Fellowes hails success of fraud campaign


A UK-based campaign, spearheaded by Fellowes, has highlighted that over 21 million of the country’s households are vulnerable because people aren’t doing enough to protect their identity.


The National Identity Fraud Prevention Week warned the British public to do more to safeguard themselves.


Research released during the nationwide promotion revealed more people than ever are putting themselves at risk of becoming victims, despite previous awareness campaigns warning them of the dangers.


The programme, which is in its second year, ran through mid-October and was aimed at reducing personal security complacency and helping to educate the public on ways to protect themselves and fight identity fraud.


An expert group of public and private sector partners, including the Government, the Metropolitan Police and the UK’s Federation of Small Businesses, supported the awareness drive.


A bin-raiding research report, commissioned by Fellowes for the campaign, revealed:


• More than 97 percent of households, representing over 21 million homes in the UK, regularly dispose of vital data


• At least 30 percent had thrown away their whole credit/debit card number


• An estimated 46 percent of households had thrown away an item that contained their bank account number and sort code and 73 percent had thrown away documents with their name exactly as it appears on a credit or debit card


• An alarming 48 percent had thrown away everything a fraudster needs to steal a person’s identity.


In addition to the Fellowes research, one of the world’s leading experts in identity fraud, Professor Martin Gill, completed a study to understand more about the motivations of identity thieves.


Professor Gill and his team at Perpetuity Research and Consultancy International (PRCI), found that offenders in this study adopted a range of approaches to commit identity fraud using paper-based documents including:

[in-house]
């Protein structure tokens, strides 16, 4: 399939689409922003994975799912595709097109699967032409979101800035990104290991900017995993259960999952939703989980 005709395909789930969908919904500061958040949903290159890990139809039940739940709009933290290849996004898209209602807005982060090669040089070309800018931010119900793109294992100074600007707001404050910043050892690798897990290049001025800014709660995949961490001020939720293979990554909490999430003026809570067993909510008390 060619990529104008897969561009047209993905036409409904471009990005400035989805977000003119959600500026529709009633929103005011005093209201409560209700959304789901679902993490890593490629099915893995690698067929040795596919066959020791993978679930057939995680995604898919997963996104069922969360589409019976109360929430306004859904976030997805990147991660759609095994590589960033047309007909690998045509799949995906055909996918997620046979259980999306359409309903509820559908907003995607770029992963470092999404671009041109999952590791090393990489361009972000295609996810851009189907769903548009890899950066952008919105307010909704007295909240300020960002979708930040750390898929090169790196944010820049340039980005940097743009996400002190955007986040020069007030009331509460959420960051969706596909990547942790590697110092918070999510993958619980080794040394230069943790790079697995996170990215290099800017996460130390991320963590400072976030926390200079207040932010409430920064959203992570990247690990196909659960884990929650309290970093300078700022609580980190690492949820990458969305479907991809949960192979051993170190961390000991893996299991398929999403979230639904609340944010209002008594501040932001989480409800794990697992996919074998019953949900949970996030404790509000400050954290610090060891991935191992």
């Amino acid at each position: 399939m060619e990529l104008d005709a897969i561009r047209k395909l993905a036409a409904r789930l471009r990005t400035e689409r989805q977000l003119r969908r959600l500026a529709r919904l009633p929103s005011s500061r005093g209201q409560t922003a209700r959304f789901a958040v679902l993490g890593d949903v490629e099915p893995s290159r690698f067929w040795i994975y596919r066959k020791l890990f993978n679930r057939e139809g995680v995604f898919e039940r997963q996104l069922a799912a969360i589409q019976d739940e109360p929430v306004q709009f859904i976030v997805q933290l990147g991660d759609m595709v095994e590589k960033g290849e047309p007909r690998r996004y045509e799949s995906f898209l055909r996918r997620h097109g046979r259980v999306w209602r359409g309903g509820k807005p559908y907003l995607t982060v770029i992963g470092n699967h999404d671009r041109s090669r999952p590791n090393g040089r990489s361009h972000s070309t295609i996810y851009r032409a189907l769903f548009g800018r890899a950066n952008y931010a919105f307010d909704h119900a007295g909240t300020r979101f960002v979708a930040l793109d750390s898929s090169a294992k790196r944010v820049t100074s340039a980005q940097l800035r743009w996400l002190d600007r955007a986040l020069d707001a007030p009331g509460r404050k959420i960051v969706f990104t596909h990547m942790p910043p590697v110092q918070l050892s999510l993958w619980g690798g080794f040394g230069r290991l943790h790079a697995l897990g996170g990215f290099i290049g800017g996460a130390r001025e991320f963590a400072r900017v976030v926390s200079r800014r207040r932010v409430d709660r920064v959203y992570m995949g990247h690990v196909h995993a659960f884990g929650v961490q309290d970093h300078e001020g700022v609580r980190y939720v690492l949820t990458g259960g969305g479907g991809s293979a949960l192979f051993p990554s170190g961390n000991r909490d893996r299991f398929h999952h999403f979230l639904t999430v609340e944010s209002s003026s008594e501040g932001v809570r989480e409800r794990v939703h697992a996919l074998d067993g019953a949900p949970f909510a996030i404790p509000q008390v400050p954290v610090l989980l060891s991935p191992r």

• Personal information being removed from dustbins


• Stealing personal documents as part of other crimes, eg. burglaries


• Stealing post from people’s front doorsteps


• Stealing ladies’ handbags and men’s wallets


• Impersonating the dead, using birth certificates of the deceased


• Redirecting post to obtain people’s personal details.


The study also showed that documents featuring personal details proved valuable to identity fraudsters who used the stolen identities to apply for credit cards, mobile phone contracts and, in some circumstances, for higher level fraudulent activities, such as opening bank accounts. These documents were also vital in helping offenders to ‘prove’ and confirm who they said they were.


The study involved interviewing a sample of offenders and victims. Their accounts provided useful insights and ideas into ways of reducing the opportunities to commit paper-based identity fraud.


These included the need to raise public awareness on the breadth of paper-based identity fraud as well as making the general public aware of the importance of safeguarding their own identity.


In addition, the public was urged to shred documents containing personal details, as well as securing letterboxes.


Credit providers and similar organisations were also urged to introduce more stringent processes when verifying personal applications.


As part of the national drive, the campaign launched a dedicated website at www.stop-idfraud.co.uk, complete with a ‘Are You At Risk’ test – and put in place a freephone number that members of the public could call to receive a free Protecting Your Identity guide.


Tyron Hill, marketing director at Fellowes and National Identity Fraud Prevention Week spokesperson, said: "People spend thousands of pounds protecting their homes against burglary – from top-of-the-range locks to lighting systems and alarms. However, this research shows that virtually everyone in this country is literally handing over their identity to bin raiders.


"Your identity is the most important thing you have and people have got to stop being so complacent and must start to put up a fight against identity fraud.


"People need to be more vigilant – they need to check their mail, monitor their credit reports and, most importantly, they need to shred."


At the launch of the campaign, Professor Martin Gill, said: "Whilst the internet is now a widely used tool by identity thieves, the use of paper based documents containing personal information is still commonplace.


"Based on the comments from offenders and victims, it is clear that the public has to become better at taking preventative action to reduce the opportunity for identity fraud.


"Some of their suggested solutions include securing personal information and shredding documents. These are obvious ways of reducing opportunities for offenders, and it would be wise for everyone to take note."